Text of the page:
In some cases, it will be necessary to plug your guitar amplifier into a mixing board. When you are recording guitar, the mixer sends the sound from the guitar amplifier into the recording device, whether it is a tape or a computer. When you play a show, the mixer functions in a similar fashion, but the sound is then sent to a public address system for the audience to hear. The most common way to plug a guitar amp into a mixer is through the use of a microphone, but you can plug it directly into a channel using the direct out as well.
Things You'll Need
- Instrument Cable
- Microphone Cable
Turn the two main sliders down on the mixing board. This will prevent any popping or excessive loud noises when you are hooking up the guitar amplifier to the mixing board for live or studio use. The main sliders control the input that is sent to the main outputs of the mixing board.
Set the guitar amplifier to the sound you would like to record or amplify. Plugging your guitar amp will allow you to record it or send the sound to a public address, or P.A. system for a concert or event. Set the volume you will need as well as the various equalization points for the tone. Set the amount of gain you will use for each channel as many guitar amplifiers have more than one channel.
Plug an instrument cable into the direct out output, which is located on the back of the amplifier. This sends the signal to an outside source. Some amplifiers have speaker simulators for use with the direct output, but most do not. The direct out will work in a pinch when a microphone is not available. Plug the other end of the cable into the input of a channel on the mixing board.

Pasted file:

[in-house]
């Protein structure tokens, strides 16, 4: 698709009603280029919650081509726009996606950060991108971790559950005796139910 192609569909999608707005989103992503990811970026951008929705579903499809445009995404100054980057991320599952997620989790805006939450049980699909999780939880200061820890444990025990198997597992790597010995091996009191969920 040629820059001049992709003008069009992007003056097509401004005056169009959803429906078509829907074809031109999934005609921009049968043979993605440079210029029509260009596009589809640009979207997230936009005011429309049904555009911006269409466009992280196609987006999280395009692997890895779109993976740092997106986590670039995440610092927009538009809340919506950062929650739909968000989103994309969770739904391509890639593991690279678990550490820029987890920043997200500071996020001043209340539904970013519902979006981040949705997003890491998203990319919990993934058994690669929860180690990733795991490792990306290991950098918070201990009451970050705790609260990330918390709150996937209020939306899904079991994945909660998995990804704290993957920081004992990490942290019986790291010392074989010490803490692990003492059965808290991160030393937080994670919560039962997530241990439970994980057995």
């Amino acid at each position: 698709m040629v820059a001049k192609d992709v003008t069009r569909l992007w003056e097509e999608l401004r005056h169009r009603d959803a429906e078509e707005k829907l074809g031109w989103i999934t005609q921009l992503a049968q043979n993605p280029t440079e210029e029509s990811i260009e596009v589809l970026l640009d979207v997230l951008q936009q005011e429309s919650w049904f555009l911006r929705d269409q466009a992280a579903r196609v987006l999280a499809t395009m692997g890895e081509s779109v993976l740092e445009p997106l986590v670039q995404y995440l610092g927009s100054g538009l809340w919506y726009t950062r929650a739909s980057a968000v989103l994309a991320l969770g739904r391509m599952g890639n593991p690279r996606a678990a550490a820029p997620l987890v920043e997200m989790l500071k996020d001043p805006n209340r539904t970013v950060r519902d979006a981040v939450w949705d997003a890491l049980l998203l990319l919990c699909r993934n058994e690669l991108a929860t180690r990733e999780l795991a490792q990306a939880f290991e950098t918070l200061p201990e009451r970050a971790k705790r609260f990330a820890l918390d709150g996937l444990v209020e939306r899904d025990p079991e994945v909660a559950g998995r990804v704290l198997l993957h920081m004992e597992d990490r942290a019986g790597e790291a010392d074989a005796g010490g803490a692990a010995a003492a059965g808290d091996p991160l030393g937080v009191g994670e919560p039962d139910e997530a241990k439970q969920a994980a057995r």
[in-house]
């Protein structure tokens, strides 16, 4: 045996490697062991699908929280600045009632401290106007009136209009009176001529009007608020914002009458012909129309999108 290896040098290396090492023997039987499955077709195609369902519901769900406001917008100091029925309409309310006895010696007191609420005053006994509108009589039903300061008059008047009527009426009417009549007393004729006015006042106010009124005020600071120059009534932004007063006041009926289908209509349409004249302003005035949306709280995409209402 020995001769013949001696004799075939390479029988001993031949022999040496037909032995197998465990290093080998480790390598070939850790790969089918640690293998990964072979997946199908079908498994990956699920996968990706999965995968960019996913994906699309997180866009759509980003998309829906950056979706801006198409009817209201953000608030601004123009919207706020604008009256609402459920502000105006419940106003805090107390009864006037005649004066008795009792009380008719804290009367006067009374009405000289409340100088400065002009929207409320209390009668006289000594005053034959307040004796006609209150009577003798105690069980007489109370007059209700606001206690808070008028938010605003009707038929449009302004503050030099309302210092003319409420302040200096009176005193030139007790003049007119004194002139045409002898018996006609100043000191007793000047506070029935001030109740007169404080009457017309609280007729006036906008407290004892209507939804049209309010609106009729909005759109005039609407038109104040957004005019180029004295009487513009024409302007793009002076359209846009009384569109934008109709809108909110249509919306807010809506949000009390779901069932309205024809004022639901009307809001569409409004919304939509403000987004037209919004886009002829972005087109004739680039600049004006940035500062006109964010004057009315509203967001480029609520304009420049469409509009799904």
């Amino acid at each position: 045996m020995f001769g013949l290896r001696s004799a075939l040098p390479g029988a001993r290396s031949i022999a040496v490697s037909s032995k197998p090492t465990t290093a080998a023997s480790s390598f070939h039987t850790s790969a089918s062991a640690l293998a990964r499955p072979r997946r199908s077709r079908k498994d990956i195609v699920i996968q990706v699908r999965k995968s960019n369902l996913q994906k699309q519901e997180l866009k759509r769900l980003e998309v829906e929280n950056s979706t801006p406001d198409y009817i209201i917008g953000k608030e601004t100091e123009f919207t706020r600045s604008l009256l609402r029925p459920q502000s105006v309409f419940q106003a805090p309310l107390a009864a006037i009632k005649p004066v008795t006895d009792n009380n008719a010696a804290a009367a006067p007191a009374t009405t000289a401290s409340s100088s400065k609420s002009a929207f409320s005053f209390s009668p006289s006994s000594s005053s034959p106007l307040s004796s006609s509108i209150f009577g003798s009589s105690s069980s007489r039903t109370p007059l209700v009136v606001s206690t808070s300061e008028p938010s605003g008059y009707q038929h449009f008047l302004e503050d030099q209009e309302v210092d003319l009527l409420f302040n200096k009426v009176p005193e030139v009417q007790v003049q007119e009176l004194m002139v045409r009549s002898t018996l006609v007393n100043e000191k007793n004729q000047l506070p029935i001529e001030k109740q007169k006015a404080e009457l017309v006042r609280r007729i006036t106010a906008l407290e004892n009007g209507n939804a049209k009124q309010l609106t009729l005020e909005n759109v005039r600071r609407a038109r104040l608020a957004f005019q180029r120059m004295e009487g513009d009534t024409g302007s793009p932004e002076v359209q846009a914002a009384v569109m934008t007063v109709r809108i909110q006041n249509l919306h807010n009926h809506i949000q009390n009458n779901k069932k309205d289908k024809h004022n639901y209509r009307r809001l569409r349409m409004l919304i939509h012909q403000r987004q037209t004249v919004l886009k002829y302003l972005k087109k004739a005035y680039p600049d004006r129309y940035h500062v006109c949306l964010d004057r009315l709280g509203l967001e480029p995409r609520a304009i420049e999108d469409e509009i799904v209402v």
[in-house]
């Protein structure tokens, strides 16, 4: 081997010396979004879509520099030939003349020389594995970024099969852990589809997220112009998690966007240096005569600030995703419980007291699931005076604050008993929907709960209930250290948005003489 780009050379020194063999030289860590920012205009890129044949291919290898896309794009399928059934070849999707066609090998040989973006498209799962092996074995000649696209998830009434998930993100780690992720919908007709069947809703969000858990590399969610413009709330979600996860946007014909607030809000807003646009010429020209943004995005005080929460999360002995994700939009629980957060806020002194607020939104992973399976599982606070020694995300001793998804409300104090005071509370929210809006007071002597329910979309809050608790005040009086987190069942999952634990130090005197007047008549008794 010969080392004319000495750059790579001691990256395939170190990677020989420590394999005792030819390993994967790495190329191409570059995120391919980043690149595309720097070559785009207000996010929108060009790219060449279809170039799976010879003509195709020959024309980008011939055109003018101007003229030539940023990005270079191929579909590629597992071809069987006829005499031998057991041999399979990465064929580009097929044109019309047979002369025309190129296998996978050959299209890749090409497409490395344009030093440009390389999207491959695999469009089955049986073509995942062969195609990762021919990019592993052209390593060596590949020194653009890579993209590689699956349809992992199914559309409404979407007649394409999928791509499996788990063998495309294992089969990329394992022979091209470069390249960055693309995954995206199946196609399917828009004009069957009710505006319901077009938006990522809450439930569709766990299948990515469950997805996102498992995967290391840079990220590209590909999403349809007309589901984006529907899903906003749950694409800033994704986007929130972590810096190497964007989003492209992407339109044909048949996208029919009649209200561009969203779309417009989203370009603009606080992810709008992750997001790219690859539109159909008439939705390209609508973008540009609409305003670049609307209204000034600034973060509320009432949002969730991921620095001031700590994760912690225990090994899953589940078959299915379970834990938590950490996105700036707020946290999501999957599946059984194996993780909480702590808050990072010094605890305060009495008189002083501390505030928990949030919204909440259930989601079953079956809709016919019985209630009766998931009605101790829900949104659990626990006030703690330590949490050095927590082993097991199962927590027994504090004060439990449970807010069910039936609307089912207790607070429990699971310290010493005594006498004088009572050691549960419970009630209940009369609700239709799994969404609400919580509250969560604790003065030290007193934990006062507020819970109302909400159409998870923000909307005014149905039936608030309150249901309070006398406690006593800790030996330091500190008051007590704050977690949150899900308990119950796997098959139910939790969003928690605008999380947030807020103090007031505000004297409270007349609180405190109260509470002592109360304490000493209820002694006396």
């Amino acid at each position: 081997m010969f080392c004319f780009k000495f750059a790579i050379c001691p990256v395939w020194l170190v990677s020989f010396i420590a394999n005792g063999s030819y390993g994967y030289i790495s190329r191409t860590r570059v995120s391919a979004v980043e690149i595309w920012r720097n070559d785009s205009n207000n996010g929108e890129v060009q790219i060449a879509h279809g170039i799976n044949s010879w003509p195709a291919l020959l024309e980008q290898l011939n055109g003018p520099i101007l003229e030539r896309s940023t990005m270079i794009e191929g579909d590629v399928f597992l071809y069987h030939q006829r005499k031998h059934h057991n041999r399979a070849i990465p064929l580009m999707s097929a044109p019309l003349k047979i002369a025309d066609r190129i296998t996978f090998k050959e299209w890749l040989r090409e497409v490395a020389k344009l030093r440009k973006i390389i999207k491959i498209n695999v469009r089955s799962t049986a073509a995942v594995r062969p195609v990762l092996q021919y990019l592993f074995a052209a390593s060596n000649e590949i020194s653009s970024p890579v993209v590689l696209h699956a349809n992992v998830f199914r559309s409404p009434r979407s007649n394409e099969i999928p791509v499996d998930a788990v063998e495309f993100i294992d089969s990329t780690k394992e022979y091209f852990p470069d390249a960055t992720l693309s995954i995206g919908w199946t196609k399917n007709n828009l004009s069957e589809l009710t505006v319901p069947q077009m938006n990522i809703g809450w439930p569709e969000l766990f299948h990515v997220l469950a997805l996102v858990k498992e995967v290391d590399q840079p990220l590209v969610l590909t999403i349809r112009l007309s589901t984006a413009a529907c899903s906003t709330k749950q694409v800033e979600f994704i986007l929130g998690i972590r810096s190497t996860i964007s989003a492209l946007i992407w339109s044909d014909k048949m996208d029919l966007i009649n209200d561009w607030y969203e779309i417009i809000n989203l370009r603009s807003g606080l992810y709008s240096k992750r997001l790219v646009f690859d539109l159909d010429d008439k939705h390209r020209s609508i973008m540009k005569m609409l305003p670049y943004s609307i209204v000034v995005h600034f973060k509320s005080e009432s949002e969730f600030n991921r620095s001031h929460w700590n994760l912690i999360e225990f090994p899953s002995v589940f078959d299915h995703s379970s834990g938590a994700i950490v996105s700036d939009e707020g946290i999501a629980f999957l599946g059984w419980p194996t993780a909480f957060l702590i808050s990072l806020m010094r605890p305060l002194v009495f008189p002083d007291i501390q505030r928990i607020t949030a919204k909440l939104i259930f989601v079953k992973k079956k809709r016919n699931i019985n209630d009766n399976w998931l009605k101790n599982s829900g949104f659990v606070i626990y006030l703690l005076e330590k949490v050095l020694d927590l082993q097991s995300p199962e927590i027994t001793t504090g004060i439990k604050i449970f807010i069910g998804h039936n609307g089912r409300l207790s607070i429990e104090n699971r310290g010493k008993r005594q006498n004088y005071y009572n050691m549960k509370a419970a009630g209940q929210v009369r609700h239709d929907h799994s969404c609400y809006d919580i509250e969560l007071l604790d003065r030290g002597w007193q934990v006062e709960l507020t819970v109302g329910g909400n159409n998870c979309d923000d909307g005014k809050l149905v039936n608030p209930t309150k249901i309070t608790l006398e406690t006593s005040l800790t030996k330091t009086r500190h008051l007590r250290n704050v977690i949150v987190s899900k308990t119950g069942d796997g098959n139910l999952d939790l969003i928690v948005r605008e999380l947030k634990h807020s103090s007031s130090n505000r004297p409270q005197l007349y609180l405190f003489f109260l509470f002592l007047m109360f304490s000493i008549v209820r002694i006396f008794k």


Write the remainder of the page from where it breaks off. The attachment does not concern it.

Place a microphone in front of one of the speakers on the guitar amplifier. Plug a microphone cable into the microphone and plug the other end into a channel on the mixer. Use a different channel if you are using both a microphone and the direct out of the amplifier.
Slowly raise the sliders of the individual channel or channels while someone plays the guitar. Raise the level until the clip lights on each channel light up on notes that are hit hard. Lower the slider if the channel is constantly clipping. This will let you know the signal is strong.
Raise the master faders slowly as well until the sound is strong through the P.A. or in your headphones. Look for clipping on the main LEDs as well. Keep the volume high and the sound of the amplifier clear. Listen for distortion or unwanted noise and make any volume adjustments as necessary.
Christian Mullen is a graduate from the University of Central Florida with a bachelor's degree in finance. He has written content articles online since 2009, specializing in financial topics. A professional musician, Mullen also has expert knowledge of the music industry and all of its facets.